2. Vinnie Hinostroza continues to produce offensively.

If you're trying to look for a rare bright spot on the Blackhawks roster this season, here's one. Hinostroza registered a secondary assist on David Kampf's goal for his fifth point in six games, and was on the ice for 16 shot attempts for and seven against during 5-on-5 play for a team-leading shot attempt differential of plus-9 (also known as Corsi).

For the season, Hinostroza has 20 points (six goals, 14 assists) in 32 games and he's doing so while averaging only 13:27 of ice time. His point-per-game average is up to 0.63, which is tied with Jonathan Toews for third on the team; only Patrick Kane (0.92) and Nick Schmaltz (0.71) are producing at a higher rate.

Hinostroza deserves more minutes, but at the same time his ability to produce on any of the four lines has allowed Joel Quenneville to put him in a bottom six role for balance.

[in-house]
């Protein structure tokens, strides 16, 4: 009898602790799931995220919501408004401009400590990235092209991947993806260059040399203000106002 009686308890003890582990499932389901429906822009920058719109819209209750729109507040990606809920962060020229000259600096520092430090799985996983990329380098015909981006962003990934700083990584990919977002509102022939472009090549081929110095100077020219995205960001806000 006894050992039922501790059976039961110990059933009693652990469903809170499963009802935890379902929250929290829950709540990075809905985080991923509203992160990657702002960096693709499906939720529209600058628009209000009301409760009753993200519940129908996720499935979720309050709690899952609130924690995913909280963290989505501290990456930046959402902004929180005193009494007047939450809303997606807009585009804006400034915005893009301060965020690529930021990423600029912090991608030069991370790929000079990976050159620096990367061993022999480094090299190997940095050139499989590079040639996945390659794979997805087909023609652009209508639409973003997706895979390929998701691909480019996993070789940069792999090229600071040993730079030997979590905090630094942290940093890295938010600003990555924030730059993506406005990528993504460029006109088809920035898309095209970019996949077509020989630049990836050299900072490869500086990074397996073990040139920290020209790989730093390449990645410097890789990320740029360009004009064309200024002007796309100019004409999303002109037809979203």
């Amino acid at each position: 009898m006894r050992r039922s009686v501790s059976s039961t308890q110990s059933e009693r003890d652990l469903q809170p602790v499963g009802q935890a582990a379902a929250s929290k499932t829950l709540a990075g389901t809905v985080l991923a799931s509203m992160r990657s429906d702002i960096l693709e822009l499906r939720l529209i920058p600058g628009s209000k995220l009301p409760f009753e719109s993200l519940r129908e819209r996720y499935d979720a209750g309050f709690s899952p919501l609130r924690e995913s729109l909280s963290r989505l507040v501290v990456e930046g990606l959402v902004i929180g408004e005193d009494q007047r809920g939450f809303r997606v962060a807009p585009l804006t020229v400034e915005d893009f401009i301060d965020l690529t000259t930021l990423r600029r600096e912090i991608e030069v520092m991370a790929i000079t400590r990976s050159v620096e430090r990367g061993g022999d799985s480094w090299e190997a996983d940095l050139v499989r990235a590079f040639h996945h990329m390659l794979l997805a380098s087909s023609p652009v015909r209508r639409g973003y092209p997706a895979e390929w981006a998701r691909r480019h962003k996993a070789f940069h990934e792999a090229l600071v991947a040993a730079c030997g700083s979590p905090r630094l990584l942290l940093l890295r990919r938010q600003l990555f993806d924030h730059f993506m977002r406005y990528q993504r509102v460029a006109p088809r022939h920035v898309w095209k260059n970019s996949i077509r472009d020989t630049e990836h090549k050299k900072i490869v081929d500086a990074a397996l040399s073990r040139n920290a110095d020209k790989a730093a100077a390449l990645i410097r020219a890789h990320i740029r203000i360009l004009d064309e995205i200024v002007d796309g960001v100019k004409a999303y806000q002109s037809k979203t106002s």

"I like his speed," Quenneville said recently on why Hinostroza has been so effective. "I think with the puck, he's been good with it as well. More strength, on it, managing it, better decisions with it, and good plays off it. He definitely brings you energy and some speed, he can catch people with that quickness."

3. Ryan Hartman's benching.

Hartman was part of the fourth line that contributed to the Blackhawks' first goal of the game, and he was on his way to having a strong one. But that changed quickly after he took an ill-advised penalty in the first period.

Already leading 1-0, the Blackhawks had a 2-on-1 opportunity developing involving Hinostroza and David Kampf but Hartman was whistled for high-sticking at 17:06 behind the play. The Blue Jackets converted on the power play, and that was the end of Hartman's night.